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Reconciling the Two Indias

How has India’s development caused its society to split in two — and how can these parts be reconciled?

Takeaways


  • Depending on which cities we count, India has grown nine of ten big ones in the six decades since independence.
  • In the middle of our century, a half-billion Indians are still likely to dwell in the villages that are supposed to disappear.
  • Urban drift is hardly new in developing countries. But in India after the reforms, it approached the proportions of a flood.
  • Indians have no habit of ripping down their old cities, as the Chinese do. The old cities bulge, each crumbly street a tournament of horn blowers.

Villagers don't want the village," a writer in Delhi named Dipankar Gupta, who is noted for his studies of the countryside, once told me.

Urban drift is hardly new in developing countries. But in India after the reforms, it approached the proportions of a flood. There are slightly more than 600,000 villages in India, and not quite three-quarters of the nation's 1.1 billion people live in them. But roughly eight million Indians move from village to city in a typical year — a new New York City per annum.

Indians have no habit of ripping down their old cities, as the Chinese do. The old cities bulge, each crumbly street a tournament of horn blowers — incessant horns being the quintessential sound of Indian aspiration. And next to the old cities come new ones, where the life of the new India gets lived.

Hyderabad ranks with Bangalore as a center for information technology. But none of that is in Hyderabad proper: It is next door, in the new city known locally as Cyberabad. In Hyderabad you find the old city halls, the lively markets, the 16th-century mosque, a gleaming Hindu temple to compete with it.

Cyberabad is made of tinted-glass boxes and not-quite-finished expressways. In between are communities that resemble California suburbs. By day, an office in Cyberabad, in the evening, a visit to the old city — dinner, perhaps, in the picturesque India one no longer lives in.

In Delhi, I once attended an urban-planning seminar at the invitation of a friend. The room was full of scholars, bureaucrats, bankers, lawyers, executives, experts in the life of cities. The talk was technocratic, but I found myself jotting down a few of the observations made.

"The need is to shift from poverty eradication to planning for prosperity," a professor of urban studies said.

"We don't really have an urban plan at all," a housing expert said, "but if we want to develop, we will urbanize."

A scholar from Harvard talked about "verticality." He said, "In Shanghai they are building upward. In New York we are building upward."

A banker said, "The idea that India will remain a rural environment is simply not realistic."

Then the housing expert again: "We have to start moving people faster and faster."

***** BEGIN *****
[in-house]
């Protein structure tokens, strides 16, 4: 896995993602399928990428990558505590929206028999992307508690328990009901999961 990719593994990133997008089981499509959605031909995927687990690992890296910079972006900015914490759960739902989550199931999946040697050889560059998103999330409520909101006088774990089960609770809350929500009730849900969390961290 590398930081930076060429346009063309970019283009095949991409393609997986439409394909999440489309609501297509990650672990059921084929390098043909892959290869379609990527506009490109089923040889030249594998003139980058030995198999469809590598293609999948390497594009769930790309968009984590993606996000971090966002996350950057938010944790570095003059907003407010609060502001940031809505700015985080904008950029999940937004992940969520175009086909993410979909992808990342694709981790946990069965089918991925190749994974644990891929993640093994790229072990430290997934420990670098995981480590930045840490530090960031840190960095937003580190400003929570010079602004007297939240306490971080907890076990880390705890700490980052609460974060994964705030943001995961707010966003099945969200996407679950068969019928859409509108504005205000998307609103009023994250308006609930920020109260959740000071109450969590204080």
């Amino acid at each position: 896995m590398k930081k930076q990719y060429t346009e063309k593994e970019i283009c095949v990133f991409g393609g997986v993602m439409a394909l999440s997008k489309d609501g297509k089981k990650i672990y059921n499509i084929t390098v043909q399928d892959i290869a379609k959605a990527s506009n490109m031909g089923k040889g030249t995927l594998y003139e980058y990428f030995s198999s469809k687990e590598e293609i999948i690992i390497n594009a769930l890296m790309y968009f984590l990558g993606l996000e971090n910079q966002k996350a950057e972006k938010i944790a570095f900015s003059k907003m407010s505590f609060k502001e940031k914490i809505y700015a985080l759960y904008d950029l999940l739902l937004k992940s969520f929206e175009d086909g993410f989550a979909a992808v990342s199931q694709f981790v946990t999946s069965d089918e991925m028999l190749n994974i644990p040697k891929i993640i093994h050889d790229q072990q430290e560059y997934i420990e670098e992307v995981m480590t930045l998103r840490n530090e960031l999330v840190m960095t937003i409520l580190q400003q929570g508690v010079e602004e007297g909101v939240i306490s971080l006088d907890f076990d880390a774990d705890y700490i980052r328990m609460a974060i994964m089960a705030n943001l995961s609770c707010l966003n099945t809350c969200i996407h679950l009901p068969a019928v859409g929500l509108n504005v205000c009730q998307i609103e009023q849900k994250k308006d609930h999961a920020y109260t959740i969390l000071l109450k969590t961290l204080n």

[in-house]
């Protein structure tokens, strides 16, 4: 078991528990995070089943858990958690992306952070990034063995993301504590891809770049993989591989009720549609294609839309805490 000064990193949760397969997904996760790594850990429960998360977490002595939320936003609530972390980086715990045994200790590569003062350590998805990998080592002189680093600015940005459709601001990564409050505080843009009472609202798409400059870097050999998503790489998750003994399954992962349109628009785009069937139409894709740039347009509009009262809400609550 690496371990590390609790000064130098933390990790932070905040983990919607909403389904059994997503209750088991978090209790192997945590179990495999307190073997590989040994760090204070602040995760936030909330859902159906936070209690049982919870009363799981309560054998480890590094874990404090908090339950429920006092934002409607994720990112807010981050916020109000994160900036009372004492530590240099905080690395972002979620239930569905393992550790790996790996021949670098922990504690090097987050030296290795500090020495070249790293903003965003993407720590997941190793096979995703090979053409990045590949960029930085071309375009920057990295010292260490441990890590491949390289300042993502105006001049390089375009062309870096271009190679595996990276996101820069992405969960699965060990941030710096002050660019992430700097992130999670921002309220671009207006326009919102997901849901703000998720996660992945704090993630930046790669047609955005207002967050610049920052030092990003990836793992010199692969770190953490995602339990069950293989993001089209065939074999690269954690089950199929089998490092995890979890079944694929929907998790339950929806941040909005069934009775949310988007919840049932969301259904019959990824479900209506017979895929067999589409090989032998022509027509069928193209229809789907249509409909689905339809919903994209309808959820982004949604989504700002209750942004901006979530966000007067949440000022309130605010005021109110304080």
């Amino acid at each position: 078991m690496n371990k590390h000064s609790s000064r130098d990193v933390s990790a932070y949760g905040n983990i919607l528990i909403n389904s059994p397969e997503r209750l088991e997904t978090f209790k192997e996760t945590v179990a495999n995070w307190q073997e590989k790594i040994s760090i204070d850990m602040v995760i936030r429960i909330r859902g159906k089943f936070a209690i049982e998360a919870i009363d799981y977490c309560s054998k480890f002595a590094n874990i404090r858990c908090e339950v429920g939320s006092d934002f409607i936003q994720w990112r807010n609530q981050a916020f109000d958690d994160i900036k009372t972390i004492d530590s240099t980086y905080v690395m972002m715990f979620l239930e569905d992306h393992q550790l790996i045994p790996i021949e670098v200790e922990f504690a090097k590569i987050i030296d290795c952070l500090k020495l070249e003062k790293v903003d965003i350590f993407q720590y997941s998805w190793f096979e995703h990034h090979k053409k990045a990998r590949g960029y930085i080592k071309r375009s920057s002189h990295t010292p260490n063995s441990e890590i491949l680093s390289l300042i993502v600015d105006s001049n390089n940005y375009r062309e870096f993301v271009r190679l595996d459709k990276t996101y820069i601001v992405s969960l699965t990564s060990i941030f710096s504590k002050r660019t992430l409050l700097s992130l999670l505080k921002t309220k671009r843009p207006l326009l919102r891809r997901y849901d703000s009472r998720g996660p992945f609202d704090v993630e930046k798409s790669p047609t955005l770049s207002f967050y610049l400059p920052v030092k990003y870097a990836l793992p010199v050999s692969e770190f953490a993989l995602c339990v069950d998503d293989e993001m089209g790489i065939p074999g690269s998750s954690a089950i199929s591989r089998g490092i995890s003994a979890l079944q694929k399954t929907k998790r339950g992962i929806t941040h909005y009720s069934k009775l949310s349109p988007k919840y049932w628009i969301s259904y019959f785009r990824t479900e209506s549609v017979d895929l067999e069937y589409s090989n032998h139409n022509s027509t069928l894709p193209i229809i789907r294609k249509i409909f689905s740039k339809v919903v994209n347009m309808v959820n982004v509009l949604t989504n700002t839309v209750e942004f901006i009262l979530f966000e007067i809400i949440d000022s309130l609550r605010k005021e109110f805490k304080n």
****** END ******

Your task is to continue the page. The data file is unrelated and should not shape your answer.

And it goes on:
This is the new India thinking aloud. It is sequential India. It finds itself caught up in a process, and there is no talk of managing the process itself — only of how to cope within the process, as if the process were immutable. No one stops to think that human agency made the process, and human agency can alter it.

The process is Western and it is inevitable: We are reminded, by way of its absence, that among the great gifts of the eccentric tradition has been the gift of imagination as it arises from the Indian ground.

Dipankar Gupta, the Delhi writer and scholar, once told me about a talk he gave to some NRIs — nonresident Indians, expatriates in New York. He spoke about the Indian middle class, which is commonly said to number 300 million. What does this mean, Gupta asked, when one is counted middle class with an income of 87 U.S. cents per day?

What does "upper class" mean when $2.30 daily makes one upper class? What does it mean that the IT industry, the beating heart of the new India, employs but three million people, or that all of 3% of households own cars?

Gupta was received badly among the NRIs. They objected to his numbers and questions. They flinched in the face of India as it is. He remembered as we spoke, a hot day in Delhi much later, how his audience sighed, asked no questions of their own and left early with scarcely a murmur among them.

It is remarkable to discover the extent to which Indians — the technocrats and the executives and the urban elite — can fool themselves about the new India, "Incredible India." Stop worrying about poverty and prepare for prosperity? As Gandhi liked to put it, people with such thoughts do not know their India (which many Indians will admit, given there are so many Indias to know).

The vision of a middle-class nation as India has come to have it is just this — a sort of vision. On any serious examination it is impossible that it will come to be, let alone be sustainable. Without bringing a lot of social science into it, the middle class in India probably numbers about 5% of the population — 30-50 million people, a tenth or so of the official statistic.

It would require the energy of another planet — one at the least — to bring the reality into line with the vision. Depending on which cities we count, India has grown nine of ten big ones in the six decades since independence. In the roundest of figuring, is it to grow 80 or 90 or 100 more to "urbanize" in the next half century?

Migration to the cities has come to about 200 million since independence. This, too, is unsustainable. In the middle of our century a half-billion Indians are still likely to dwell in the villages that are supposed to disappear.

Editor's Note: This is an excerpt from Patrick Smith's book, "Somebody Else's Century," published by Pantheon on August 31, 2010. Copyright Patrick Smith. Reprinted with permission of the author.

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